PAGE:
Various sectors of the economy are claiming that we are at the beginning of the end of oil production in the world. Everything points to the fact that the black gold that has driven the planet for the last 150 years will cease to be the driving force of the economy. Europe recorded its greenest electricity year ever in 2020 What is the real situation?
The World Energy Agency warns that the oil market may not recover the production peaks recorded in 2014. This is why there is talk of the end of the oil era.
In 1859, the first barrel of oil was extracted in Pennsylvania, USA, and since that year the demand for crude oil has continued to grow until today and has driven the world’s economy for 150 years. Since 2014, however, there has been growing concern that existing wells are running out. The big oil companies stopped investing in the search for new wells because they had tripled their budget allocation in the last 20 years with miserable results. So it is time to think of a new source of energy and that is where renewables come in.
The reality is that the clean energy industry is growing like crazy and is beginning to replace energy consumption quotas, even those hitherto covered by hydrocarbons, especially in the field of mobility, although there is still a long way to go. Oil consumption will cease to be the economic engine within the next decade and each family will have to take care to maintain its quality of life at the energy level.
FRACKING, THE LEAK THAT IS DELAYING THE END OF OIL
It is obvious that the end of oil has been somewhat delayed thanks to the latest technological advances because they have made it possible to exploit reserves in super-deep waters and to take advantage of unconventional hydrocarbons (those trapped in rocks, those that were flooded with sand…) in such a way that the end of oil, which seemed so near, has only slowed down and sailed more and more against the tide.
Evidence shows that once COVID-19 arrived, oil production plummeted in all the leading countries in the sector, such as Algeria, Angola, Congo, Equatorial Guinea, Gabon, Iran, Iraq, Kuwait, Libya, Nigeria, Saudi Arabia, UAE and Venezuela. They all make up the Organisation of Petroleum Exporting Countries – OPEC. This powerful crude oil cartel has already recognised that, although the recovery of the economy after Covid-19 will facilitate an upturn in the sector, it will not reach the figures of the past and, on the contrary, peak demand is coming, considered the moment when oil consumption will reach its ceiling and enter a permanent decline (the majority of producing countries have already reached it from 2005 to 2014).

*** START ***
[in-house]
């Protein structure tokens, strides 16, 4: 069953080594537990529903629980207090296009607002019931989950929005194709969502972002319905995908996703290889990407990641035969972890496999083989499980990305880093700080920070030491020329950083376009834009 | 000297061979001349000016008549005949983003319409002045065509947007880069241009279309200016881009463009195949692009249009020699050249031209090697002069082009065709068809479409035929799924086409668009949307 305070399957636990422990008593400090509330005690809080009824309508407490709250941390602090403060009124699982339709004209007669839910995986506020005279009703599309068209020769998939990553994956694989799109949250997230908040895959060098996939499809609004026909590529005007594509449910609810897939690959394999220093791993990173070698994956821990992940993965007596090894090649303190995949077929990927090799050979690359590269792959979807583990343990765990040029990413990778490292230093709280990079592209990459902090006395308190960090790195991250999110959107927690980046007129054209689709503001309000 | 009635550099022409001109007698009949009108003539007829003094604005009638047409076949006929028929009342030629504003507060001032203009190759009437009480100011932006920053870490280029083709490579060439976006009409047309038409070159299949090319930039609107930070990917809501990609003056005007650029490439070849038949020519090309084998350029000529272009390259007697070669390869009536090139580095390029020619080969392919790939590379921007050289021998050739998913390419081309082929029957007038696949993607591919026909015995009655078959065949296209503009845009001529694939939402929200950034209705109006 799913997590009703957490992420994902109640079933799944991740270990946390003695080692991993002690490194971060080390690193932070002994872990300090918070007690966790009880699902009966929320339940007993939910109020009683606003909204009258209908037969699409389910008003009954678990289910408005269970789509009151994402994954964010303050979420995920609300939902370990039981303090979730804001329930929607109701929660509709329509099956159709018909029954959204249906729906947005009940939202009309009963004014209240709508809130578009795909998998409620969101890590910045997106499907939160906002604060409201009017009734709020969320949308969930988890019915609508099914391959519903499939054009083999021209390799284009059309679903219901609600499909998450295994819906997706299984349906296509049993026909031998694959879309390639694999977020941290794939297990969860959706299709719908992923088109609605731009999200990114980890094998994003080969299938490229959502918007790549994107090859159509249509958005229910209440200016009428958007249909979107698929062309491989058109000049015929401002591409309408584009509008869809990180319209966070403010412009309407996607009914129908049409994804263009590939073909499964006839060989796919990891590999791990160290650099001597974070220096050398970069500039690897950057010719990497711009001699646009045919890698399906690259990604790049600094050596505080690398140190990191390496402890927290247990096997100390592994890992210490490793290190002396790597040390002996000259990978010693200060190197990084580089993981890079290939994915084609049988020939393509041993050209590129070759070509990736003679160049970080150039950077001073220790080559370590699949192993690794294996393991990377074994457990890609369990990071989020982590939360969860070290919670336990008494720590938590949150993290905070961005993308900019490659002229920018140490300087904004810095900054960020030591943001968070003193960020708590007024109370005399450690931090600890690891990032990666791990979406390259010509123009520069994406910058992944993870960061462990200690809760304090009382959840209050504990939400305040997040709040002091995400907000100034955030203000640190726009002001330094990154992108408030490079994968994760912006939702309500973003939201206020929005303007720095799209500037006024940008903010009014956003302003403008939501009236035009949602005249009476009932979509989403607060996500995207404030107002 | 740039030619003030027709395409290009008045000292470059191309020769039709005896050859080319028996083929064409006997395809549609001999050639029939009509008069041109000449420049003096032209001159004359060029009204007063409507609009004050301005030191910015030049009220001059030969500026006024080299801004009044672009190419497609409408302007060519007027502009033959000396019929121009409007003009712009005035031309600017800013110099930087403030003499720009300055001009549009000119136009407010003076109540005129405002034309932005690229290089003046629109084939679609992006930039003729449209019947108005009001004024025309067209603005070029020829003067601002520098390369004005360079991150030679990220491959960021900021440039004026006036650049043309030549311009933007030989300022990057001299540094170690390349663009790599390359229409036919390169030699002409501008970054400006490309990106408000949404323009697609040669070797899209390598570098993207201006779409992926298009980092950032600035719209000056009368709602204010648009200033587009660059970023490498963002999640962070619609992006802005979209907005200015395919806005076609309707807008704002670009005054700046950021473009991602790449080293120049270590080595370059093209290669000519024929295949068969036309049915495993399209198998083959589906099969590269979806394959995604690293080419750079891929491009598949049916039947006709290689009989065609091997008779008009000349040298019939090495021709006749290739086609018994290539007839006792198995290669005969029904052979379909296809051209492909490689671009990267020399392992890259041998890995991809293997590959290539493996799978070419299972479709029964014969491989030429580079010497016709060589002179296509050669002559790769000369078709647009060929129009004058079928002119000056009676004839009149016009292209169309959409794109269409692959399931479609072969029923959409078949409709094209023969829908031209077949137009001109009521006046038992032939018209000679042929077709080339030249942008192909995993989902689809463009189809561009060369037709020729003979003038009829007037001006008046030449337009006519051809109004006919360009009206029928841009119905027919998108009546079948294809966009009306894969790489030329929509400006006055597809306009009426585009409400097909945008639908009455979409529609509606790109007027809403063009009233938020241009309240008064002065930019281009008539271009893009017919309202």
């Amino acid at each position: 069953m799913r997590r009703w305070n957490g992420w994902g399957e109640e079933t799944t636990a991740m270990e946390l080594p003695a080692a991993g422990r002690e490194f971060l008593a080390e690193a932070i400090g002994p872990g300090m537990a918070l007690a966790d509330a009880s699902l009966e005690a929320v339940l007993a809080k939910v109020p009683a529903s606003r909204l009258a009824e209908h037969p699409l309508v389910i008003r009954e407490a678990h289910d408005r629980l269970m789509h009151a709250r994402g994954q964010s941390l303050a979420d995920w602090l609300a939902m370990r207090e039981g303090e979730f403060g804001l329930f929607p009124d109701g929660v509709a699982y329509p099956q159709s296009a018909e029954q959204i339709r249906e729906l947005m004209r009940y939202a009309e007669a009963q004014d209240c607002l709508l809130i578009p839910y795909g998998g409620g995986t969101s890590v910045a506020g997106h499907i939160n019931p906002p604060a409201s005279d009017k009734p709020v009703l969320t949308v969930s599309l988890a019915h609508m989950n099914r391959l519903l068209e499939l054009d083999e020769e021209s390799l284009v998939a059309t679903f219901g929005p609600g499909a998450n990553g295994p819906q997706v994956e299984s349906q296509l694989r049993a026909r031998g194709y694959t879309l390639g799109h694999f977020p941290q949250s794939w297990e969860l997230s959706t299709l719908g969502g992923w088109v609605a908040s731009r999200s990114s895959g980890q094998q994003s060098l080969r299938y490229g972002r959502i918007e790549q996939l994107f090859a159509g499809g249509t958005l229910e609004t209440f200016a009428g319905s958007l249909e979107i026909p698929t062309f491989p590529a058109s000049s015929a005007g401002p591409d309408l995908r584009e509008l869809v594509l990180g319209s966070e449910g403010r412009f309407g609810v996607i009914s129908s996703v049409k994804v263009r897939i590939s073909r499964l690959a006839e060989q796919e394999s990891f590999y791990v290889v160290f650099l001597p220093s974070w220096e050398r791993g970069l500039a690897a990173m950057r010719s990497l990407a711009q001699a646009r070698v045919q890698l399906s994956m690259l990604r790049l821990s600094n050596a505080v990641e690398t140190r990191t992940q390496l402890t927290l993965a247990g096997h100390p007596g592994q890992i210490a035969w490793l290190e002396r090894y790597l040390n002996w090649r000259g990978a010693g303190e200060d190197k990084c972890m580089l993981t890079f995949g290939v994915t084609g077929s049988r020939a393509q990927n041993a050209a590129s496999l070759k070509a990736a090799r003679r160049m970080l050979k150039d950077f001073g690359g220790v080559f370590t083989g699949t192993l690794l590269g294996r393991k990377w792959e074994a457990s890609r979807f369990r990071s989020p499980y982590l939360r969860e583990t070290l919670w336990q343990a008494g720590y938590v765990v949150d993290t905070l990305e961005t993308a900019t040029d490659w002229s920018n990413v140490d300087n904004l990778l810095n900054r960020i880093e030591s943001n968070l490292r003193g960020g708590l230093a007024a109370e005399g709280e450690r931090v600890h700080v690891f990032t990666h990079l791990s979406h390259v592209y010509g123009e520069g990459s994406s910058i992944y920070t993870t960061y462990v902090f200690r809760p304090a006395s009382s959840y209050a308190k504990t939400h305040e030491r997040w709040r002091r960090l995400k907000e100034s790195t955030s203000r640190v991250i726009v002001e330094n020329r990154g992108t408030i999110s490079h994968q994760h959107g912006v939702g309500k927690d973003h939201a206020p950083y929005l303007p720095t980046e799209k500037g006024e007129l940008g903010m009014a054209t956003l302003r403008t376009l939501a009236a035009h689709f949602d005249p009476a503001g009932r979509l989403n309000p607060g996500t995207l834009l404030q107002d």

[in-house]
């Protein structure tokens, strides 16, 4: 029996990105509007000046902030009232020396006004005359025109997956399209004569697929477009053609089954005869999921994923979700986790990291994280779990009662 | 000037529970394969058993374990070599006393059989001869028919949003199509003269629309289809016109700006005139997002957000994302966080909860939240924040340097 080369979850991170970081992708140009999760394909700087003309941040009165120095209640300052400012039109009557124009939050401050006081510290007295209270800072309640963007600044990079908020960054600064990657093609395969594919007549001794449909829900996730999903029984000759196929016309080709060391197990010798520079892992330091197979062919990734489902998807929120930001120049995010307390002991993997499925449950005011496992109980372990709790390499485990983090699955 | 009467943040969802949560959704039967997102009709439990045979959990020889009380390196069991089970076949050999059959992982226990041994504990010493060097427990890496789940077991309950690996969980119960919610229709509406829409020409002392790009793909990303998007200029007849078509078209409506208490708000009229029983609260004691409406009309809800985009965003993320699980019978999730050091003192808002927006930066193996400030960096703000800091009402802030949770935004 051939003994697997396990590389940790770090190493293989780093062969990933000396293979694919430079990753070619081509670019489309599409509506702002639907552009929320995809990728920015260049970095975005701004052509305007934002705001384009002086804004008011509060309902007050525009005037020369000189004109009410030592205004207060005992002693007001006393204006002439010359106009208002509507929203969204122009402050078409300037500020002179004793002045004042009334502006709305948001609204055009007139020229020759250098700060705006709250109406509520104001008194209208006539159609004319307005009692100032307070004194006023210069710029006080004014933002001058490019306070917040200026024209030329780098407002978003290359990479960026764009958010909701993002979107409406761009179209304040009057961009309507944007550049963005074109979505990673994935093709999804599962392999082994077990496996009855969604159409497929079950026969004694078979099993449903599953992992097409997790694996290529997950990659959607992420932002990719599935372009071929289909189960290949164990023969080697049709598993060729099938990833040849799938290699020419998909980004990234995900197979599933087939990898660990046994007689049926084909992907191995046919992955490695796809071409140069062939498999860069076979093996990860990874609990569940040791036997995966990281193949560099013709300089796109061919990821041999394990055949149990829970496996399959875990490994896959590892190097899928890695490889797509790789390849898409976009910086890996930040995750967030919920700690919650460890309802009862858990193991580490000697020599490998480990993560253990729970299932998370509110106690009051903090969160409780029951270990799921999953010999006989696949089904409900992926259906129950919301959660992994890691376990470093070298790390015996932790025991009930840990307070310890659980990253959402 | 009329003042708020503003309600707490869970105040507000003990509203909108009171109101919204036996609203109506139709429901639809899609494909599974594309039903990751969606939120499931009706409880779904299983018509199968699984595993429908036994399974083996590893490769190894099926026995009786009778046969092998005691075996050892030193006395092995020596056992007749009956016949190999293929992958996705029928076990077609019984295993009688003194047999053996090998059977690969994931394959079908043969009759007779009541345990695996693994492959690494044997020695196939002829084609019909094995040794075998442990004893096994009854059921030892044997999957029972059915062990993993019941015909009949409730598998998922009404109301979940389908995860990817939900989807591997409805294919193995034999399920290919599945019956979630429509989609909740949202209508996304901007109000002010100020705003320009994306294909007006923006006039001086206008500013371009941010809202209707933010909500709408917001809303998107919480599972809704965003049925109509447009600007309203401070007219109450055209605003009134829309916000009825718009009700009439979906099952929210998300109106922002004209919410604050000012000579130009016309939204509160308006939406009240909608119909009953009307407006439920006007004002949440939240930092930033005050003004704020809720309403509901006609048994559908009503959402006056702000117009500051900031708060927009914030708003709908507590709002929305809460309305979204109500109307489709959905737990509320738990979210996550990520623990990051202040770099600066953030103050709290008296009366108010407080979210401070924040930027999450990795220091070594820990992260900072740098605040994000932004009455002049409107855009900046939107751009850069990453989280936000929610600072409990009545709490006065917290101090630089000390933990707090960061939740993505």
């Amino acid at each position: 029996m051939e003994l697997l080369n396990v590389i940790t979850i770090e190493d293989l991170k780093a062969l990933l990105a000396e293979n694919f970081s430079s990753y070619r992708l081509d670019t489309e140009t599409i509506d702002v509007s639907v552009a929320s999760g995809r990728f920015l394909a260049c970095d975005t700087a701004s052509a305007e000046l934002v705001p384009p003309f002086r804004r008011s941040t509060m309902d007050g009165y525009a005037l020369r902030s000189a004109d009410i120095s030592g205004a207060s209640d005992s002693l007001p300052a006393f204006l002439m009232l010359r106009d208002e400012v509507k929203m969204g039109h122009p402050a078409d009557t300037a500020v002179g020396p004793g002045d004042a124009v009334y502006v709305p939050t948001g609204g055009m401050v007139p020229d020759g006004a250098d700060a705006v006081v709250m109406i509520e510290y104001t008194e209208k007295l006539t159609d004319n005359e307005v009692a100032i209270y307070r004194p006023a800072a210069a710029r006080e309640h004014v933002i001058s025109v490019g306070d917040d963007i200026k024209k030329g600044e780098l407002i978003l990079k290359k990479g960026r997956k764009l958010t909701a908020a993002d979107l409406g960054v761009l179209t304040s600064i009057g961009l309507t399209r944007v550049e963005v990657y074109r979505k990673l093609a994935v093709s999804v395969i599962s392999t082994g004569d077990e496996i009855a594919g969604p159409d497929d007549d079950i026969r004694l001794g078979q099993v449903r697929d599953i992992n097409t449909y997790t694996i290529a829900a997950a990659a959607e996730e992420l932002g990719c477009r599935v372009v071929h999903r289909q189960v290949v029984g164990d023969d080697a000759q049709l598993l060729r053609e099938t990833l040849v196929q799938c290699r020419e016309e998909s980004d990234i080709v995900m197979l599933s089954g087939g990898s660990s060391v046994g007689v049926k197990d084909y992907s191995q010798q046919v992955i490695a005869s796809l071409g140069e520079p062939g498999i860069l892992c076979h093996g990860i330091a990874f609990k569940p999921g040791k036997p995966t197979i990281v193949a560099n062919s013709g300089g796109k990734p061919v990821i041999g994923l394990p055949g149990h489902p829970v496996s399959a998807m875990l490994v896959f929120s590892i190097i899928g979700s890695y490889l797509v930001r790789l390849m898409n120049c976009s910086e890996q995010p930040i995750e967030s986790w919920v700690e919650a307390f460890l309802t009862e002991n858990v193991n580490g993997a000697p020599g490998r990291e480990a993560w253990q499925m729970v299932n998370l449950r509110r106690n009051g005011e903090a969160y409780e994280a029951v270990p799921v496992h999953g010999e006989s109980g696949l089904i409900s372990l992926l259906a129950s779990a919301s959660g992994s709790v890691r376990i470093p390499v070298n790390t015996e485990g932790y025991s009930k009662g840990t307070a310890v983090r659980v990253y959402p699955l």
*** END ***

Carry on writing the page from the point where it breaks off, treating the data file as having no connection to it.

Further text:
OPEC recognizes that the most likely future scenario is a drop in global demand from 2040 onwards. But they also point out that it could peak much earlier, around 2029, if a significant number of countries take seriously the measures against climate change agreed at the Paris Summit. In that case, they envisage global consumption climbing from the current 94 million barrels per day to a peak of 100.9 million in just a decade’s time, and then beginning its slow decline.
However, recent studies by leading environmental organizations, such as the Grantham Institute and the Coal Tracker Initiative, are more optimistic and indicate that peak demand will arrive in 2022, giving renewables technology time to develop and become more important in our lives. Their calculations indicate that solar power could account for 23% of global supply by 2040 and 29% by 2050.
More international environmental publications warn that, as a result of climate agreements such as Paris, the use of renewable energies in the world is growing. One of them is that of Agora Energiewende and British experts Ember, who claim that in 2020 Europe recorded its greenest electricity year. It is celebrated as the first year where more electricity is generated from renewable energies such as wind, solar, hydroelectric and biomass, all of them above fossil fuels.
To be more precise renewables accounted for 38% of Europe’s electricity in 2020, compared to the plunge of fossil fuels with just 37%. To conclude, it is very important that renewables have doubled in Europe and that coal power generation has halved since 2015. Of course, more and more European countries are planning to progressively ban gasoline and diesel vehicles from 2030/2040, while stimulating the production and sale of electric vehicles.
For all of the above reasons, and in view of the situation that will be imposed on us, with less presence of fossil fuels to make up for the drop in electrical power in times of lack of sun or wind in renewable energies at national level and where the electricity bill is increasingly suffocating, it will be good to have “energy independence” through self-consumption, building or adapting our homes to a very near future where we may encounter electricity supply problems (especially if the intention is to change the entire fleet of thermal vehicles to electric in the coming years).